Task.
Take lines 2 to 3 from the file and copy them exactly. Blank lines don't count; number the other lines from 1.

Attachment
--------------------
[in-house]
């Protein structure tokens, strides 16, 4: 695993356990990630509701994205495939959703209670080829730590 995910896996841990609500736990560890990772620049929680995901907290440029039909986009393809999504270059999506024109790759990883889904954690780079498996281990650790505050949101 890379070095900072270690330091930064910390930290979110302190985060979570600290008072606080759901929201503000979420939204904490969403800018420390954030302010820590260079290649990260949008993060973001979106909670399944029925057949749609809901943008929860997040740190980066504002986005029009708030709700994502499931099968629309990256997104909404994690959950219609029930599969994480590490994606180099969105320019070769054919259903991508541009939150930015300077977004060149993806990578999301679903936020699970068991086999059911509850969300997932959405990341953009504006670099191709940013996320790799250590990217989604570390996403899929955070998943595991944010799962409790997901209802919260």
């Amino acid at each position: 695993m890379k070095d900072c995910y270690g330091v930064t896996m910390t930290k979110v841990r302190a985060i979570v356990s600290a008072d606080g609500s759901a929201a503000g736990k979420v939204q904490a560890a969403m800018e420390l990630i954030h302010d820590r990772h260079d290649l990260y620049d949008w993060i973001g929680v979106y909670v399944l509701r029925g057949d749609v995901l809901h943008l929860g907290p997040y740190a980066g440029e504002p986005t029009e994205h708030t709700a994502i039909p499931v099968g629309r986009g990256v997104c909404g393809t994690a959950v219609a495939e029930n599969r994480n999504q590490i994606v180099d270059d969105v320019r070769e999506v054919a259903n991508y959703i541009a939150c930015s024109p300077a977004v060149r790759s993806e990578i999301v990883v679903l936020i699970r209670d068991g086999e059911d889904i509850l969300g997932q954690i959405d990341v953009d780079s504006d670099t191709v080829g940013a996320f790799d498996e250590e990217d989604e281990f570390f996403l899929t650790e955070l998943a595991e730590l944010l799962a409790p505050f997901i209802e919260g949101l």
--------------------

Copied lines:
């Protein structure tokens, strides 16, 4: 695993356990990630509701994205495939959703209670080829730590 995910896996841990609500736990560890990772620049929680995901907290440029039909986009393809999504270059999506024109790759990883889904954690780079498996281990650790505050949101 890379070095900072270690330091930064910390930290979110302190985060979570600290008072606080759901929201503000979420939204904490969403800018420390954030302010820590260079290649990260949008993060973001979106909670399944029925057949749609809901943008929860997040740190980066504002986005029009708030709700994502499931099968629309990256997104909404994690959950219609029930599969994480590490994606180099969105320019070769054919259903991508541009939150930015300077977004060149993806990578999301679903936020699970068991086999059911509850969300997932959405990341953009504006670099191709940013996320790799250590990217989604570390996403899929955070998943595991944010799962409790997901209802919260």
């Amino acid at each position: 695993m890379k070095d900072c995910y270690g330091v930064t896996m910390t930290k979110v841990r302190a985060i979570v356990s600290a008072d606080g609500s759901a929201a503000g736990k979420v939204q904490a560890a969403m800018e420390l990630i954030h302010d820590r990772h260079d290649l990260y620049d949008w993060i973001g929680v979106y909670v399944l509701r029925g057949d749609v995901l809901h943008l929860g907290p997040y740190a980066g440029e504002p986005t029009e994205h708030t709700a994502i039909p499931v099968g629309r986009g990256v997104c909404g393809t994690a959950v219609a495939e029930n599969r994480n999504q590490i994606v180099d270059d969105v320019r070769e999506v054919a259903n991508y959703i541009a939150c930015s024109p300077a977004v060149r790759s993806e990578i999301v990883v679903l936020i699970r209670d068991g086999e059911d889904i509850l969300g997932q954690i959405d990341v953009d780079s504006d670099t191709v080829g940013a996320f790799d498996e250590e990217d989604e281990f570390f996403l899929t650790e955070l998943a595991e730590l944010l799962a409790p505050f997901i209802e919260g949101l």